16th Infantry

First Lieutenant Adam Miller Roberts

Company M (the “King’s Mountain Grays”), 16th Regiment N.C. Troops (6th Regiment N.C. Volunteers)

Adam Miller Roberts (born ca. 1839) resided in Gaston County and enlisted at Dallas as a sergeant in the “King’s Mountain Grays” (subsequently Company M, 16th Regiment N.C. Troops) on May 1, 1861. Roberts was elected second lieutenant on July 4, 1861. He was promoted to first lieutenant on April 26, 1862, and served until he was hospitalized at Richmond for “debility” in May. He returned to duty and was wounded in action in an unspecified battle during the Seven Days Campaign, June 25-July 1, 1862. Roberts received a twenty-day furlough from July 7 and returned to duty by October 1.

Roberts was granted another furlough in February 1863 and while at home asked one of his family’s slaves, Adam Moore, to return to the army with him. Moore agreed and worked on fortifications and helped care for the 16th North Carolina’s horses. On the eve of the Battle of Chancellorsville Roberts entrusted Moore with his pistol.

Roberts was shot through the head and instantly killed at Chancellorsville on May 3, 1863, while standing next to Brigadier General William Dorsey Pender. The spent bullet then struck General Pender, slightly wounding him. Roberts is buried at the Confederate Cemetery at Fredericksburg, Virginia, Section 13, Row 2, Grave 53. The small stone that marks his grave is marked simply with his initials “A M R” and beneath them “N C.”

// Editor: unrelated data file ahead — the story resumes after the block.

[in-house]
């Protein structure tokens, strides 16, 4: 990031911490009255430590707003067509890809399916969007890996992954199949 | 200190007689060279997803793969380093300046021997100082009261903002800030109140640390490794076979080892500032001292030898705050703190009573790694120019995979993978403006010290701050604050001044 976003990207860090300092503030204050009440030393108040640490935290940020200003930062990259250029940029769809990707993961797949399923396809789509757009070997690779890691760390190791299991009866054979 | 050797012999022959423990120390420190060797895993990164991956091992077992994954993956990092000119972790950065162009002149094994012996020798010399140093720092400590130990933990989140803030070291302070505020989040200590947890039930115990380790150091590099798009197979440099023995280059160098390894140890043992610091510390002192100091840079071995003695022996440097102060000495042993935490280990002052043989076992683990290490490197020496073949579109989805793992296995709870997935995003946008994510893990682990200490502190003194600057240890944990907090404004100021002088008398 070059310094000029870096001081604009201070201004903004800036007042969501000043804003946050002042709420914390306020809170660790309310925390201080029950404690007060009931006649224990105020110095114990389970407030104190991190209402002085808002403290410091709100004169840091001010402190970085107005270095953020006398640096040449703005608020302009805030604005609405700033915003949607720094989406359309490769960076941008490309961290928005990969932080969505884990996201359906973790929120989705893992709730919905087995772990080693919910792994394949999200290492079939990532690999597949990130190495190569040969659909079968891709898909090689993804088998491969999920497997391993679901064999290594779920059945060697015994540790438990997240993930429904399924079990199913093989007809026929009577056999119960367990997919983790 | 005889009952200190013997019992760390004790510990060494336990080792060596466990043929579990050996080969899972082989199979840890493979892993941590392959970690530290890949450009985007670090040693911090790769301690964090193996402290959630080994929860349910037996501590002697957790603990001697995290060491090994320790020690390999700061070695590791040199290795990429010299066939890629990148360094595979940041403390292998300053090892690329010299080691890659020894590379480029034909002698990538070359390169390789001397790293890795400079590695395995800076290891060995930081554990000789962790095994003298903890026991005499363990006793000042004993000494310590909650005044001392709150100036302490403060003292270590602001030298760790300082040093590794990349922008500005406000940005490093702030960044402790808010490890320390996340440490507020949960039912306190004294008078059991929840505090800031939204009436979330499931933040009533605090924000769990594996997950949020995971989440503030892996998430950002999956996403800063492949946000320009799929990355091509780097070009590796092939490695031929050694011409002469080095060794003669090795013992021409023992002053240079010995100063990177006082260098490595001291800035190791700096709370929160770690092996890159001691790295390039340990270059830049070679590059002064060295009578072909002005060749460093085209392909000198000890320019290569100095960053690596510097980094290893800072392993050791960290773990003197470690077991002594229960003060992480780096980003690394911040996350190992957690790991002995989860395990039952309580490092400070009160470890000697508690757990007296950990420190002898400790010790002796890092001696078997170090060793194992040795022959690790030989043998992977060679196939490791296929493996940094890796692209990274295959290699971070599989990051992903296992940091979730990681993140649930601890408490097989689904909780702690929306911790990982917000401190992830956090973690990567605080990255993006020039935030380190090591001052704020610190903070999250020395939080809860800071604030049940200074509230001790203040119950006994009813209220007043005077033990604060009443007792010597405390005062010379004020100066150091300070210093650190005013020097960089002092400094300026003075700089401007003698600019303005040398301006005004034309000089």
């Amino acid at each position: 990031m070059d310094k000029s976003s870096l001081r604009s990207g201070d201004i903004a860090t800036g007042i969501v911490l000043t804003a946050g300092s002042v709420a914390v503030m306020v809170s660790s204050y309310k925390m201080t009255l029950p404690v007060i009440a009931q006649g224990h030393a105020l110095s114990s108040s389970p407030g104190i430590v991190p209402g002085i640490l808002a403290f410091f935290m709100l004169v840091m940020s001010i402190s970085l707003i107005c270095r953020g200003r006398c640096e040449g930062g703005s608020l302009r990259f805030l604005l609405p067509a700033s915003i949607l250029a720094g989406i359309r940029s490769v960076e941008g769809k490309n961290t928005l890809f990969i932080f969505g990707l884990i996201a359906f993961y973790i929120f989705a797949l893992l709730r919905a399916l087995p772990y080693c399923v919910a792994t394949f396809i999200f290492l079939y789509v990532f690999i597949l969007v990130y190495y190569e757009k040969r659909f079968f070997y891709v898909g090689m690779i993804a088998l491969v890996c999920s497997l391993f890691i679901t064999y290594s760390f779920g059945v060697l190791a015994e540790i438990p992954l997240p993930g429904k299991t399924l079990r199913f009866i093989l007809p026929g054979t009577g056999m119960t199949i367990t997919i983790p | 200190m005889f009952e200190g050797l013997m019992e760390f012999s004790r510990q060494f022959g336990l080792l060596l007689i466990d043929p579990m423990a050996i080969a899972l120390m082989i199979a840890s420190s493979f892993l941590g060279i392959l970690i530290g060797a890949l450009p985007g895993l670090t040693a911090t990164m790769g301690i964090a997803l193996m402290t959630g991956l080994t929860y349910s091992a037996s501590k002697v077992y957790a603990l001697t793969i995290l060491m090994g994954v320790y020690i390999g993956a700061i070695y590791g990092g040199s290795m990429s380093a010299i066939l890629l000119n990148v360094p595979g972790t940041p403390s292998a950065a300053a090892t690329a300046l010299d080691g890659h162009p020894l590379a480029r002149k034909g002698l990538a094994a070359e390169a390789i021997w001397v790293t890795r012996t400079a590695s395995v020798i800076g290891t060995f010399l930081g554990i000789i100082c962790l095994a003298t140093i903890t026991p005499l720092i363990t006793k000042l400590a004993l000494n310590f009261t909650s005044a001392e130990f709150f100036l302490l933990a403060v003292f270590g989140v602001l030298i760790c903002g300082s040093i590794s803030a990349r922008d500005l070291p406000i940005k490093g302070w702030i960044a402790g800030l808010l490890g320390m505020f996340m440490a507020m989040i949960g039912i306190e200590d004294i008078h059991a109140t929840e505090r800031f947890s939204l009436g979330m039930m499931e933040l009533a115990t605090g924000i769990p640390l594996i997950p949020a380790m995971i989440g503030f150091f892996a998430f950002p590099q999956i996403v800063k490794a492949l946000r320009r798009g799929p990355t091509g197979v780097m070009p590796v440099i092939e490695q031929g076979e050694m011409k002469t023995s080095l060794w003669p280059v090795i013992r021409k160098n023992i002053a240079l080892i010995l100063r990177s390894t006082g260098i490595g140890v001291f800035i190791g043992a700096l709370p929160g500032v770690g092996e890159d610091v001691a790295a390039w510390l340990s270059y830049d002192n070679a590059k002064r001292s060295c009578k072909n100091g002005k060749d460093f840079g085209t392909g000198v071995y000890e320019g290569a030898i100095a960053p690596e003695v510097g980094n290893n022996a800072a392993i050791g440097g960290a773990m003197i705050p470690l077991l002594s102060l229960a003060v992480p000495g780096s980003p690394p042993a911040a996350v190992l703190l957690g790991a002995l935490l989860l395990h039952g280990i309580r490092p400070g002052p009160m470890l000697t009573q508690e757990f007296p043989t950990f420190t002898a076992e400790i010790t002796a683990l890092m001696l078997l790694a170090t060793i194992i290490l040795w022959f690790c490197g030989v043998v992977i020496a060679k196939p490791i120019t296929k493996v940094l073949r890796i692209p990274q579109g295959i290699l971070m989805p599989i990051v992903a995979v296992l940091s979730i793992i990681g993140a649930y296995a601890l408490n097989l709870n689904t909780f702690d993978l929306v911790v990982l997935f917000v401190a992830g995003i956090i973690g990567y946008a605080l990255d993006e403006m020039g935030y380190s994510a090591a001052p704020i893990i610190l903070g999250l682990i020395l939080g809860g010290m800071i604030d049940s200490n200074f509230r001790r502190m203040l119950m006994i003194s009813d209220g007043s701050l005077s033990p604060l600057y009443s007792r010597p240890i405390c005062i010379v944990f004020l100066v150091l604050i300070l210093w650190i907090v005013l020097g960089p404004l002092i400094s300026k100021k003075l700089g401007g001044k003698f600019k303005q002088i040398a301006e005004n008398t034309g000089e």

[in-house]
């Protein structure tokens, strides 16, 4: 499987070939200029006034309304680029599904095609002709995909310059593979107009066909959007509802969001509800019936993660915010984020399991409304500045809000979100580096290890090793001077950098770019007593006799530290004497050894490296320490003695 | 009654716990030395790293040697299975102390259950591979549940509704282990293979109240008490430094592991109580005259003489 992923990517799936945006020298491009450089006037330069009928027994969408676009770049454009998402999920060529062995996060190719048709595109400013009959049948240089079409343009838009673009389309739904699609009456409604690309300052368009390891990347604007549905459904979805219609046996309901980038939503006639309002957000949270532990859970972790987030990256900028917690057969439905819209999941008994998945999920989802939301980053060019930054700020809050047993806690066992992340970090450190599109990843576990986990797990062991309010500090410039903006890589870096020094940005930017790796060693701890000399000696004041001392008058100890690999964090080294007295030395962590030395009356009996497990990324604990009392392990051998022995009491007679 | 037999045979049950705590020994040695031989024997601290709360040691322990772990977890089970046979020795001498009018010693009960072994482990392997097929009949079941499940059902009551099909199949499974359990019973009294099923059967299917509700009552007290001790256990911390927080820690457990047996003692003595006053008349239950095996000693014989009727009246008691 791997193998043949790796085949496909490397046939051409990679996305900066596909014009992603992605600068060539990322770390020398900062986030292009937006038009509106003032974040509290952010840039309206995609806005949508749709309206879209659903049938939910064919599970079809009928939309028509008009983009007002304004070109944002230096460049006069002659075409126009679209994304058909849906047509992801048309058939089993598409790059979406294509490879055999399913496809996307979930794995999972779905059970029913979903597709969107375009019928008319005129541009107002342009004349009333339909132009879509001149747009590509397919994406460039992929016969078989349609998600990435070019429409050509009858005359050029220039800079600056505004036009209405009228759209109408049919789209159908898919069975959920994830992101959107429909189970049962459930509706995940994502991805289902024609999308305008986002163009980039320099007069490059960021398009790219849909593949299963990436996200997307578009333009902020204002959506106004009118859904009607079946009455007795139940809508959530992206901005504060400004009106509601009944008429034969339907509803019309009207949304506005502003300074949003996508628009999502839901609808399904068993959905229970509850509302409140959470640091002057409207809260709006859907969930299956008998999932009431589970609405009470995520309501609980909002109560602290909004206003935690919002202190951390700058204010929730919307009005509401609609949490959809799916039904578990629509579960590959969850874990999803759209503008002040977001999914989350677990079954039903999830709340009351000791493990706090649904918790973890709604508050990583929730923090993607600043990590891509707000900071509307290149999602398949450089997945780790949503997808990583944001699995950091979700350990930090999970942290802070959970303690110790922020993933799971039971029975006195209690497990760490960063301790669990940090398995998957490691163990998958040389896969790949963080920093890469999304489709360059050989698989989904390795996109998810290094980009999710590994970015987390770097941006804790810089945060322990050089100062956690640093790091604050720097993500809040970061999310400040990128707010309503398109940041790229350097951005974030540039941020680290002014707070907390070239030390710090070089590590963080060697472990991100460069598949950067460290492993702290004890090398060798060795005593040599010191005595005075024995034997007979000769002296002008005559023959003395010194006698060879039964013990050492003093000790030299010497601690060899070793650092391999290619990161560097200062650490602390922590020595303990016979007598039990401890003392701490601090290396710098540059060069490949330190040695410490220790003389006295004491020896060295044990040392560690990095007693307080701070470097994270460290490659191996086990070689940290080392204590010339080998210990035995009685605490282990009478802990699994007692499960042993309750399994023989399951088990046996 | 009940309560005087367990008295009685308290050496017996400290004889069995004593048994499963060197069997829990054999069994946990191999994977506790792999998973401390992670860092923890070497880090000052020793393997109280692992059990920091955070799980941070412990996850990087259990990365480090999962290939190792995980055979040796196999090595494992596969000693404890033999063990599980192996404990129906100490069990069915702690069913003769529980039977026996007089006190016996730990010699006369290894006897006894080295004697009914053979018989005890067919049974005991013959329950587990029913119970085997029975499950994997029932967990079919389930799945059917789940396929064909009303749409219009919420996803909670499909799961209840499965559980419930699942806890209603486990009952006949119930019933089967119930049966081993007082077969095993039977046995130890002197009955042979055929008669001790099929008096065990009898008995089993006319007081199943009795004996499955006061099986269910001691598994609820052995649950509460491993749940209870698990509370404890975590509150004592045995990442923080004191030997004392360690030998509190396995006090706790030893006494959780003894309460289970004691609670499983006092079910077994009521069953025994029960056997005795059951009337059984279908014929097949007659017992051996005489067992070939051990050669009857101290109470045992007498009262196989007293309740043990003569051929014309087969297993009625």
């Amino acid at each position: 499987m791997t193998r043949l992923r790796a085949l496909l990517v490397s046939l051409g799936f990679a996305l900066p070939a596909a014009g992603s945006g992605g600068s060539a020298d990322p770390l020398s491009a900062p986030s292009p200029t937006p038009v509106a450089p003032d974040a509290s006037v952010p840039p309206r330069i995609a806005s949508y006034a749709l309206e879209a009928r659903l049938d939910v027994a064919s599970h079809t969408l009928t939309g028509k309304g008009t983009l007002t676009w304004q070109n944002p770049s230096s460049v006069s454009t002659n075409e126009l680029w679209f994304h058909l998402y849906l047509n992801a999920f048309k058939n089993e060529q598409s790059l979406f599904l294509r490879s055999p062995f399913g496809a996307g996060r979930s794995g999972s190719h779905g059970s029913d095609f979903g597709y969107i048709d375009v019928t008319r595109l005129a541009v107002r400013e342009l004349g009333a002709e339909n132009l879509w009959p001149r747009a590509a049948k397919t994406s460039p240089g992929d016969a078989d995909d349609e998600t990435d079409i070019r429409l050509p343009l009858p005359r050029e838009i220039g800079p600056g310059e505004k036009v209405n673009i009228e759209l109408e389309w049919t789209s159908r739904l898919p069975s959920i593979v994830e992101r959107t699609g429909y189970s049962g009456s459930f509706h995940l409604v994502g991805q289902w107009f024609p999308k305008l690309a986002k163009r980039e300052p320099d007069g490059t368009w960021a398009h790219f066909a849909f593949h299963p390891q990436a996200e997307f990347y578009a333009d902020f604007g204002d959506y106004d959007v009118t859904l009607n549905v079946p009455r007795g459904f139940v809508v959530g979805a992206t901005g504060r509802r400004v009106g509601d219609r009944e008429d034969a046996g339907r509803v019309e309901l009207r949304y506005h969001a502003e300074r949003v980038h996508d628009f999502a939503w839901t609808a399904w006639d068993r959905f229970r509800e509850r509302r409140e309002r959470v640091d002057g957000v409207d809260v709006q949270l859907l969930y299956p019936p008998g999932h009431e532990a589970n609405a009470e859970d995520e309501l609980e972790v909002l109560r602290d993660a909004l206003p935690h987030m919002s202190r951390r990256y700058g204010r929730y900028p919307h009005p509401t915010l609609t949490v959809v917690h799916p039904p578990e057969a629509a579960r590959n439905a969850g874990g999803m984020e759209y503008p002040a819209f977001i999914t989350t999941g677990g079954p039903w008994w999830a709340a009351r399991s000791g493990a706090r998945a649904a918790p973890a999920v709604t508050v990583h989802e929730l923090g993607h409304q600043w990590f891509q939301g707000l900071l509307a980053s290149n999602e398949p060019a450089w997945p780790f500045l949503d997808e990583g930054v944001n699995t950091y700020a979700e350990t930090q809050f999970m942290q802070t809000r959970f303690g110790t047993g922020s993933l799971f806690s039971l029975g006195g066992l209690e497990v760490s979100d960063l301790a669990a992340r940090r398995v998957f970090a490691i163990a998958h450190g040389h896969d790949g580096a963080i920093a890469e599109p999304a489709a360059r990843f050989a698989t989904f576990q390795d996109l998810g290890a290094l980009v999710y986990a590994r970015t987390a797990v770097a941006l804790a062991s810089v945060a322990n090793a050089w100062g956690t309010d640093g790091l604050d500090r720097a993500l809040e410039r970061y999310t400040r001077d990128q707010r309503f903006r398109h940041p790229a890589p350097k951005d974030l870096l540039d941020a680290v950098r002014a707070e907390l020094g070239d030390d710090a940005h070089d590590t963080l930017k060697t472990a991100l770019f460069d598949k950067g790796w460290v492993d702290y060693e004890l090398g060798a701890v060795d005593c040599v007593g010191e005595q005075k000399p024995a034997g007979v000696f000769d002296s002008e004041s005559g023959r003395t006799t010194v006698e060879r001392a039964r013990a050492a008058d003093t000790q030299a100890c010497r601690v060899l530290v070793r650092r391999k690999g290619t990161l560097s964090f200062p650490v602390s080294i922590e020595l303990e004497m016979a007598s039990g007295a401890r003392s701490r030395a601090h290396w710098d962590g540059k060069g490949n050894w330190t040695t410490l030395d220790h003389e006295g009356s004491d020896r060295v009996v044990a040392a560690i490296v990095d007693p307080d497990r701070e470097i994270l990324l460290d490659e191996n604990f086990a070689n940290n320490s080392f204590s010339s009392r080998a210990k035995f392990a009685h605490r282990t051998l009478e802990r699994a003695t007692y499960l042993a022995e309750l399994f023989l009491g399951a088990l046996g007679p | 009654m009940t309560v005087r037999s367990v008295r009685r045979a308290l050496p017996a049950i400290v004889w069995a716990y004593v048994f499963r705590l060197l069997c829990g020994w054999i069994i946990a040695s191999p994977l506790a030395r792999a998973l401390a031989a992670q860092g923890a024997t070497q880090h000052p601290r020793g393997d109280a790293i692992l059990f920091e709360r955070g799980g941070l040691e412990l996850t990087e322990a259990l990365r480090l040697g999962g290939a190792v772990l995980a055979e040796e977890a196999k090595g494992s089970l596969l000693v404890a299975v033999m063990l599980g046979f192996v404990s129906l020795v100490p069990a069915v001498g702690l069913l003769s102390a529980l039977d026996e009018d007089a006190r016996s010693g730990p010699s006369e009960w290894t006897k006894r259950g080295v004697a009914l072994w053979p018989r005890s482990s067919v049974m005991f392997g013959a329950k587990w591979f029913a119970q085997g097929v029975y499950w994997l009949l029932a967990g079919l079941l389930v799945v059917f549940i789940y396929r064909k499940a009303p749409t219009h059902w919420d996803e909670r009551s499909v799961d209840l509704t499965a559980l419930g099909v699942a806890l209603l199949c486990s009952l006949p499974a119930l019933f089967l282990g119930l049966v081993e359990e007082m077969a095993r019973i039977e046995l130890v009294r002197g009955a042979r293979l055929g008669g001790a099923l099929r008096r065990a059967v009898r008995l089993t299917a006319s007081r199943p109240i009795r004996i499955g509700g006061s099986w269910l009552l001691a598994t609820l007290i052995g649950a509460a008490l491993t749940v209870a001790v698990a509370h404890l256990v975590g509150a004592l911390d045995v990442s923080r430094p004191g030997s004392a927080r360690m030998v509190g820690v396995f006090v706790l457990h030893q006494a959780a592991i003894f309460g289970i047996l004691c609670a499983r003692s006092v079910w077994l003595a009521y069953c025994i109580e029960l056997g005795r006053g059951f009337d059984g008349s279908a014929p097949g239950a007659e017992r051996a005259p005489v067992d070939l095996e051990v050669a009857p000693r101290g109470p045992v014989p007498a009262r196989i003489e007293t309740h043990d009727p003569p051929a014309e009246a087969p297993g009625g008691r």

An Act of the Confederate Congress of October 13, 1862, authorized the granting of military honors after “every signal victory” achieved by the Confederate army. In each company an officer “conspicuous for courage and good conduct on the field of battle” was to be granted a medal, and one enlisted man or non-commissioned officer (chosen by the men themselves) would be granted a “badge of distinction.” It appears that no medals or badges were ever actually issued, but the recipients of them were chosen for two battles: Murfreesboro, Tennessee (December 31, 1862-January 2, 1863) and Chancellorsville, and the soldier’s names published in general orders and newspapers. First Lieutenant Adam M. Roberts was the nominee for a medal for Company M, 16th Regiment N.C. Troops.

Adam Moore remained with the Army of Northern Virginia until Appomattox Court House, when he walked back to his home in Lincoln County. He lived to a great old age (April 15, 1832-August 25, 1941).

Image: Library of Congress.

Source Note: 1860 U. S. Census, Gaston County, North Carolina, population schedule, page 11, dwelling 92, family 77, Moses M. Roberts household; U.S. Census, Gaston County, North Carolina, slave schedule, p.2; Manarin et. al., North Carolina Troops 6:108; Official Records, 25, pt. 1, 1051-1056; service record files of Adam M. Roberts, 16th Regiment N.C. Troops, Compiled Service Records of Confederate Soldiers from the State of North Carolina (M270), RG109, NA; http://articles.baltimoresun.com/1993-09-27/news/1993270008_1_black-confederates-adam-moore-confederate-armyhttp://www.findagrave.com/cgi-bin/fg.cgi?page=gr&GRid=29639615http://www.findagrave.com/cgi-bin/fg.cgi?page=gr&GSln=Roberts&GSfn=Adam&GSmn=M.&GSbyrel=all&GSdy=1863&GSdyrel=in&GSst=48&GScntry=4&GSob=n&GRid=29639615&df=all&